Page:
If art can reduce negative feelings, then it would make sense to say that it can also improve concentration, productivity and motivation. So, what role does art really play in the workplace? Does it have the power to boost performance?

11 March, 2021

In our previous article, we discussed the positive role art plays in mental and physical wellbeing. Through numerous case studies, the arts have been shown to reduce feelings of depression and anxiety as well as help those going through illness or dealing with trauma to forge a new identity within themselves, increasing notions of self-worth. Recently, given these findings, there has also been much discussion about whether to include art not only in hospitals but also in workspaces. If art can reduce negative feelings, then it would make sense to say that it can also improve concentration, productivity and motivation. So, what role does art really play in the workplace? Does it have the power to boost performance?

Hospitals have become renown for their blank, empty aesthetic. However, over the last few years, hospitals worldwide have been evaluating whether hanging visual art on their walls may have a positive effect on their patients, as scholars increasingly adopt a more holistic approach to health. In 2007, a British paper demonstrated that art had a positive effect on patient wellbeing and recovery, leading to a reduced length of stay and increased pain tolerance. 

The best example of this is perhaps the Cleveland Clinic, one of the largest and most renowned medical institutions in the United States, which has invested in art since it was founded, in the 1920s. It established an in-house art programme in 2006 and now has over 7,000 works, including some by Sol LeWitt, Peter Newman, Anish Kapoor and Sarah Morris. The clinic has really adopted a curatorial mindset, which unlike that of most hospitals, involves taking risks, in order to provide their patients and viewers with a true art experience, rather than just a passive, decorative one.


“Artworks lend comfort, beauty and wit to the environment. They promote innovation by challenging our ways of seeing. Above all, they assert the strength of our humanity in the face of sickness and misfortune.” - Toby Cosgrove, Former CEO & President of Cleveland Clinic, as quoted in the foreword of the Cleveland Clinic Collection website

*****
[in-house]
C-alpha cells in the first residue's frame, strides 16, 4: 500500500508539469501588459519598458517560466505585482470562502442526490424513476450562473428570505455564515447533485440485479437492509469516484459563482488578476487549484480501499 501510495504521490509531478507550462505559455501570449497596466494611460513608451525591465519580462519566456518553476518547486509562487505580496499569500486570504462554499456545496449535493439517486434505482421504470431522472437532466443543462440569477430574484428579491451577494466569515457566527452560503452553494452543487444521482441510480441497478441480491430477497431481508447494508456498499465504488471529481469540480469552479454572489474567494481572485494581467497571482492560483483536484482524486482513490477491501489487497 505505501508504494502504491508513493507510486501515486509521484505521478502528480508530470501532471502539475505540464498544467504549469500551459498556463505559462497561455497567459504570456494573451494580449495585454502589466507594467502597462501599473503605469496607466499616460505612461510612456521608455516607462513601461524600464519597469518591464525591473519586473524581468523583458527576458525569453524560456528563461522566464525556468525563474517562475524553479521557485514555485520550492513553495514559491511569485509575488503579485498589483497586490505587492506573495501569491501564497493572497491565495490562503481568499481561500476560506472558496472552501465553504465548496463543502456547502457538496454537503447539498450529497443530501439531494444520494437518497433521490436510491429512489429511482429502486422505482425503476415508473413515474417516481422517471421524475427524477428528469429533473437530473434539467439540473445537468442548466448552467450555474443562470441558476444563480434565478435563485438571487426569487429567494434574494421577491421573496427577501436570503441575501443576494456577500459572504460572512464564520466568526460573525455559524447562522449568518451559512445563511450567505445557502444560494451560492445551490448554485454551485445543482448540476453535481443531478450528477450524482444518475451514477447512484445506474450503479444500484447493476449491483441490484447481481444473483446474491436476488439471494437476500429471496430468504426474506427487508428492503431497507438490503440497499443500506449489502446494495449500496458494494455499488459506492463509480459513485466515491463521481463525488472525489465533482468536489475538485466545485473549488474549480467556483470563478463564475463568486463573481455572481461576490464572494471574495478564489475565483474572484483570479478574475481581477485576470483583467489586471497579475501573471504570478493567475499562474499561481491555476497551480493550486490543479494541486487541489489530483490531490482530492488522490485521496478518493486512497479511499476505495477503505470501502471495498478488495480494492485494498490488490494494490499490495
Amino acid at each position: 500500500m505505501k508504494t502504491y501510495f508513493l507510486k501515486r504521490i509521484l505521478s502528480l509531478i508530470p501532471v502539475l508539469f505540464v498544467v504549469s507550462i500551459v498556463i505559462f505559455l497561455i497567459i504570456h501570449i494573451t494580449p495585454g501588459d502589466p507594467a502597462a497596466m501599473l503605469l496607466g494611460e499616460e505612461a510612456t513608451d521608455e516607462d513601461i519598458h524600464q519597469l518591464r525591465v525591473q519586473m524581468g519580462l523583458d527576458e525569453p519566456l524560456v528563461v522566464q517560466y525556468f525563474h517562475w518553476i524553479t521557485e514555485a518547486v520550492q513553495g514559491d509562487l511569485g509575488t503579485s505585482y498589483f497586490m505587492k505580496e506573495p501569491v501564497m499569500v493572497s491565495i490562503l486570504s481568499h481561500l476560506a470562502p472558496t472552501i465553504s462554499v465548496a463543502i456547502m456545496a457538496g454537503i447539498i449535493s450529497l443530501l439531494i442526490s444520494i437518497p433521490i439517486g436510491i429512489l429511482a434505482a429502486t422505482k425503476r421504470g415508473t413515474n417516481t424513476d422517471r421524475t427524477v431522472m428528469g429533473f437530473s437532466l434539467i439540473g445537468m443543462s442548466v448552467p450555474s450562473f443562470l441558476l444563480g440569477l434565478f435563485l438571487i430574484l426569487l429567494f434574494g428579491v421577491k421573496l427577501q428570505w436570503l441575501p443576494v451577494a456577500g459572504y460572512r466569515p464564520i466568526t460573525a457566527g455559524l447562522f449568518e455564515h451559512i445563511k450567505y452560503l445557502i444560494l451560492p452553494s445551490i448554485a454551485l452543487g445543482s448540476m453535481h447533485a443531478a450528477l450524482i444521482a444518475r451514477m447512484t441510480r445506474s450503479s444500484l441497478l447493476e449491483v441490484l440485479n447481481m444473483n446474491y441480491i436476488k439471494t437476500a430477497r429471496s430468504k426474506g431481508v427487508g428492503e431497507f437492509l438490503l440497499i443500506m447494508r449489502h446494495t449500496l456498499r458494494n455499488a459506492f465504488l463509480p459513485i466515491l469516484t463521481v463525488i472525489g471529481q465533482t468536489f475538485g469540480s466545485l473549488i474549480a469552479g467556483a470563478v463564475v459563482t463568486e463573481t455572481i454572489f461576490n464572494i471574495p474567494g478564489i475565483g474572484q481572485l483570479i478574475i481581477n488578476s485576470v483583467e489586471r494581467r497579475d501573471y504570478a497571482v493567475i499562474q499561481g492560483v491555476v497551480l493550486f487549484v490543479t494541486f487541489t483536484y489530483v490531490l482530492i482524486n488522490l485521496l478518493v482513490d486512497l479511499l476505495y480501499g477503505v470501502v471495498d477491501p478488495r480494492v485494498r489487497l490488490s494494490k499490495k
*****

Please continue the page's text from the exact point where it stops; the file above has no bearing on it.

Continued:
If a work of art can provide beneficial distraction from pain and allow us to view challenges with a different perspective, then perhaps, being distracted by works of art at the office might also be to an employer’s advantage. 

According to a study of 2,000 office workers conducted by Dr. Craig Knight from the University of Exeter’s School of Psychology, employees are up to 32% more productive when given control over the design of their workplace. Additionally, a study of 32 companies, ranging from food distribution companies to law firms, found that 78% of employees agreed that art in the workplace reduces stress; 64% agreed that it boosts creativity; and 77% agreed that it encourages expression (Victory Art, 2018). Motivational posters, however, seemed to have no effect at all. 


"In 12 years we have never found that lean offices create better results, and the more involved people are in the enrichment process, the more they are able to realize a part of themselves in the space” - Craig Knight as cited in Victory Art


Above: Two works by Laura Santamaria hanging at the London Trade Art office in London.


An example of a company who places art at its core is Deutsche Bank. The bank possesses the largest corporate collection of art in the world, with around 60,000 artworks across 900 offices in 40 countries. It also hosts talks by artists, created an app that gives employees more information about the work in front of them as well as set up an ‘Arthothek’ where employees can seek expert art advice. 

Interestingly, art in the workplace was found to have a stronger impact on stress, motivation and creativity in women than men. As cited in Victory Art (2018), 54% of women admitted that art had a big effect on their creativity, compared to 47% of men. In addition, 80% of women agreed that art in the office reduced their stress levels, compared to 66% of men.